Beyond Youth Custody


There are particular times when recently released young people are likely to relapse into criminality, especially if they have had to be relocated. Services and individual support need to be available when young people are most likely to feel lonely and isolated, often on Friday nights and at weekends. Respondents agreed that ‘through the gate’ is really important but felt it was often rhetoric rather than reality. For Aaron, being relocated upon release was a challenging time, during which he needed support.

The immediate time after release was very challenging but Aaron coped well with settling back into the community and his new area. However, as time went on and the practical issues were resolved, it became clear that leaving behind family, friends and his community was very difficult emotionally. Aaron’s relationship with his long-term girlfriend had also broken down as a result of the move. Aaron had lost his support network of family and friends and spent a lot of time alone.

Although statutory services considered Aaron’s friends as a negative influence, they were also the friends he had had since early childhood. During this period the support Aaron needed seemed similar to that required by someone who had been moved as part of witness protection. Aaron was prohibited from contacting his old friends as part of his licence, but also in terms of risk, and could not return home to see family.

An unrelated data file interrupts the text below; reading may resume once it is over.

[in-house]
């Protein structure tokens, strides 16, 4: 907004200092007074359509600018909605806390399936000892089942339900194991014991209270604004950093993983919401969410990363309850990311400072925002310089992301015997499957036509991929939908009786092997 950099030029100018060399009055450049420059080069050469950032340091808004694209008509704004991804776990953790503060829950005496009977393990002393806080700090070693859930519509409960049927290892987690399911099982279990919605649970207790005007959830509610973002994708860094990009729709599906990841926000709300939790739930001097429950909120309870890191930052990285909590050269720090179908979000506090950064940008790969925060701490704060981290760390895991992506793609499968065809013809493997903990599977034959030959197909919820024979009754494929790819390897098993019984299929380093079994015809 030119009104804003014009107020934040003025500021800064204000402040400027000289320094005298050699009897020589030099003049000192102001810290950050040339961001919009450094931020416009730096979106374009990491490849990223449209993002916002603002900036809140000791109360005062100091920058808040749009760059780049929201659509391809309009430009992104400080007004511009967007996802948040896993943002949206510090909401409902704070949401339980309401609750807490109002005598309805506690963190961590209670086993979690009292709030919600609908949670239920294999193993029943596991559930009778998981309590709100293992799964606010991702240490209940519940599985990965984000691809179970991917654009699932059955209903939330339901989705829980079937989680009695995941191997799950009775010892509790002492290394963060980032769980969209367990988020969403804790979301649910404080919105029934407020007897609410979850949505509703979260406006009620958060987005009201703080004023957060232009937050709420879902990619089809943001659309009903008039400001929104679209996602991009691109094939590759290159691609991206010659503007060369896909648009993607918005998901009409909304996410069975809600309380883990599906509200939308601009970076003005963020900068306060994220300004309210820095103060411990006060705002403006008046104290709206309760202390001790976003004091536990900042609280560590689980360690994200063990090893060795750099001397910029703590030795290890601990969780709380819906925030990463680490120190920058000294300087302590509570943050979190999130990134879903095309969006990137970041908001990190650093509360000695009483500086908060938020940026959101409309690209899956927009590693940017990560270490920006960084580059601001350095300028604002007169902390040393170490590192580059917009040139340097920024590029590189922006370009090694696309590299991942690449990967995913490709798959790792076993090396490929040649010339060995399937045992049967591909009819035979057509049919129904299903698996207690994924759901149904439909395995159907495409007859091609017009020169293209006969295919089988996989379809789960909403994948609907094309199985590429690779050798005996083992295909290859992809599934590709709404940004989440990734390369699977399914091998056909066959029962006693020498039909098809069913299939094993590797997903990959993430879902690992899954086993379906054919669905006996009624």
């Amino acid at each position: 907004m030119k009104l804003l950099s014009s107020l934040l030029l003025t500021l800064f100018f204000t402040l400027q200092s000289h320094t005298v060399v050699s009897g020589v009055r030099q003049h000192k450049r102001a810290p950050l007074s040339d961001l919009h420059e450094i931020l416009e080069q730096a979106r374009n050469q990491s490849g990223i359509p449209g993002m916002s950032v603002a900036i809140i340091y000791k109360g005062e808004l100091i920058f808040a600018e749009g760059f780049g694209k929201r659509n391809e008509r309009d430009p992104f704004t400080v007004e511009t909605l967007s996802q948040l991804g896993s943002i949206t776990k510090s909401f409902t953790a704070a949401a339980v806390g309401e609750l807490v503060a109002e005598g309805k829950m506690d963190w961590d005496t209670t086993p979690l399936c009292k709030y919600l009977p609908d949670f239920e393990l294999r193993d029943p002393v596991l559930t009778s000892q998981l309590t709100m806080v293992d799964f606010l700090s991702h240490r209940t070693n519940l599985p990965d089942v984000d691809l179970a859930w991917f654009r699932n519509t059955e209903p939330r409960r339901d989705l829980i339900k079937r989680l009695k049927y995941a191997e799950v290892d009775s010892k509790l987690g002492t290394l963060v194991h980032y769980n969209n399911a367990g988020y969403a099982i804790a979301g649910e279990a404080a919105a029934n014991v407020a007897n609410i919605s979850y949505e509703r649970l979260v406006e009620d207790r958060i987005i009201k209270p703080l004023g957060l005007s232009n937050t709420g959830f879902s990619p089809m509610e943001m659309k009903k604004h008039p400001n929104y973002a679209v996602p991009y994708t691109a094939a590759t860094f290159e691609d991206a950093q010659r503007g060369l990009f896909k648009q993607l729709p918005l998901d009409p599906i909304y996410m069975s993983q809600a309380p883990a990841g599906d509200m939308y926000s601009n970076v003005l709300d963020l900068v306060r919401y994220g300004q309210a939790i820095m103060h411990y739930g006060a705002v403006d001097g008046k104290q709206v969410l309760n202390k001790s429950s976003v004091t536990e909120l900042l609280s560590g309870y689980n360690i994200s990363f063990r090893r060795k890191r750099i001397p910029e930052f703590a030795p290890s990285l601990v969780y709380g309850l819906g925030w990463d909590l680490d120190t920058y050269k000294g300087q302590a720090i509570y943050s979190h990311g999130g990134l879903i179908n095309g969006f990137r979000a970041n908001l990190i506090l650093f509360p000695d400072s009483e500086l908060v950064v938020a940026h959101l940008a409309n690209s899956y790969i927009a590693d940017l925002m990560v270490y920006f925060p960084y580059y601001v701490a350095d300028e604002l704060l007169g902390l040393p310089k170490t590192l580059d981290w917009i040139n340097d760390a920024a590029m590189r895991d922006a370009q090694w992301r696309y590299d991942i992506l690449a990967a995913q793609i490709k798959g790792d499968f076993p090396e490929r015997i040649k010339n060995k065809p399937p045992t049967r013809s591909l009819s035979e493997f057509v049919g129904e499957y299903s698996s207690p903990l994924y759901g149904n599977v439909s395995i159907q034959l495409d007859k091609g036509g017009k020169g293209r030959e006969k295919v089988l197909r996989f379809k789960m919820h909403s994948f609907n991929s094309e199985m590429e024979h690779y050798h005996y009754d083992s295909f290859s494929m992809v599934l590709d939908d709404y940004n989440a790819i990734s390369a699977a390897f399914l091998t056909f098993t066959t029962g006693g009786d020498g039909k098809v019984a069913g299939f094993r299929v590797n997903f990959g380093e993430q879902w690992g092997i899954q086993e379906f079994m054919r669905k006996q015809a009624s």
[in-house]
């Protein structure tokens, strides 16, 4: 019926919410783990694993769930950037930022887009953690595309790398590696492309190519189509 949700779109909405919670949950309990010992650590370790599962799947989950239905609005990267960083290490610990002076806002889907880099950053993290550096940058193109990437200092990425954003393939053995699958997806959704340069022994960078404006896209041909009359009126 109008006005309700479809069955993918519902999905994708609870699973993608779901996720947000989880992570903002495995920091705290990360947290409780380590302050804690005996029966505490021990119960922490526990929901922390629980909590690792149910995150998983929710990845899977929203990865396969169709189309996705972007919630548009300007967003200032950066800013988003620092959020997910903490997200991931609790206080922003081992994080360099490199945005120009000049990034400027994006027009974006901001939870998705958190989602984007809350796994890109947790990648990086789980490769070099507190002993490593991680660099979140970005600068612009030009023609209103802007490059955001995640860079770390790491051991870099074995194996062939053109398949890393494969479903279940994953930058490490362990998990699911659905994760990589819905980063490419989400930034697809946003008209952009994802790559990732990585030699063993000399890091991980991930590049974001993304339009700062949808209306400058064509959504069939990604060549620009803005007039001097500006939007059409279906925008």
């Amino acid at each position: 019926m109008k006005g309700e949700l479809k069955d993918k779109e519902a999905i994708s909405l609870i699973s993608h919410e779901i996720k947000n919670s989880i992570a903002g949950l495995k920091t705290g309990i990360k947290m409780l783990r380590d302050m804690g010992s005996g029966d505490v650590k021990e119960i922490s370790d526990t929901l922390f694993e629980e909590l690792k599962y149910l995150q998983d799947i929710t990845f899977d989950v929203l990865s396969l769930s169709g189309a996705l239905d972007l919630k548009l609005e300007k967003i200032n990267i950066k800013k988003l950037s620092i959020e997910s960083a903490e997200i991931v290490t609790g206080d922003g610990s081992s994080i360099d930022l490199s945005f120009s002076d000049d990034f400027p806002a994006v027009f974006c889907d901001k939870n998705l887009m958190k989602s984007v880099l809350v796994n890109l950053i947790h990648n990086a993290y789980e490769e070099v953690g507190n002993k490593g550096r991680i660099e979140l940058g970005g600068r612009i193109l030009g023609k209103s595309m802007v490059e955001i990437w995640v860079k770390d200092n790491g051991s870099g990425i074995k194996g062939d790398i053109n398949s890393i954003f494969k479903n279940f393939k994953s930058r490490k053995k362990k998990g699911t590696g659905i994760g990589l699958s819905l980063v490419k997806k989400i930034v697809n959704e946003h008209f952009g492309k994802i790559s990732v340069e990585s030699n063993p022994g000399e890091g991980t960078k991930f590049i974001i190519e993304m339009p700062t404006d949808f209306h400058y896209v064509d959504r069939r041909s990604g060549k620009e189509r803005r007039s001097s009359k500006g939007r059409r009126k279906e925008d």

After Aaron had been in the community for a few months a close friend was murdered in Aaron’s home area and he was unable to return for the funeral or to be among friends to grieve due to the risk. Aaron became depressed during this period and emotional support was provided. At this time it was a daily challenge to keep Aaron in his new area and prevent him from returning to his old area and lifestyle. Aaron had, however, been assisted to try various hobbies and became happier when he discovered Muay Thai and joined a local club, and this also helped Aaron to stop smoking cannabis.

Extra support was provided on significant dates like Aaron’s birthday and Christmas. These periods were very difficult as it highlighted the people and lifestyle that Aaron felt he had lost and made him question his commitment to his new area and life. Emotionally and mentally, relocating gave Aaron the chance of a fresh start but also meant loneliness and isolation.
It is often easy to forget that a life free from offending is not just about making practical changes although these are obviously essential. Not only did Aaron need accommodation and to start education from a beginner’s level, he also had to adjust to a lifestyle that did not involve the power and status which he previously had.

Tagged with the theme:

Resettlement of young offenders: informing practice, improving outcomes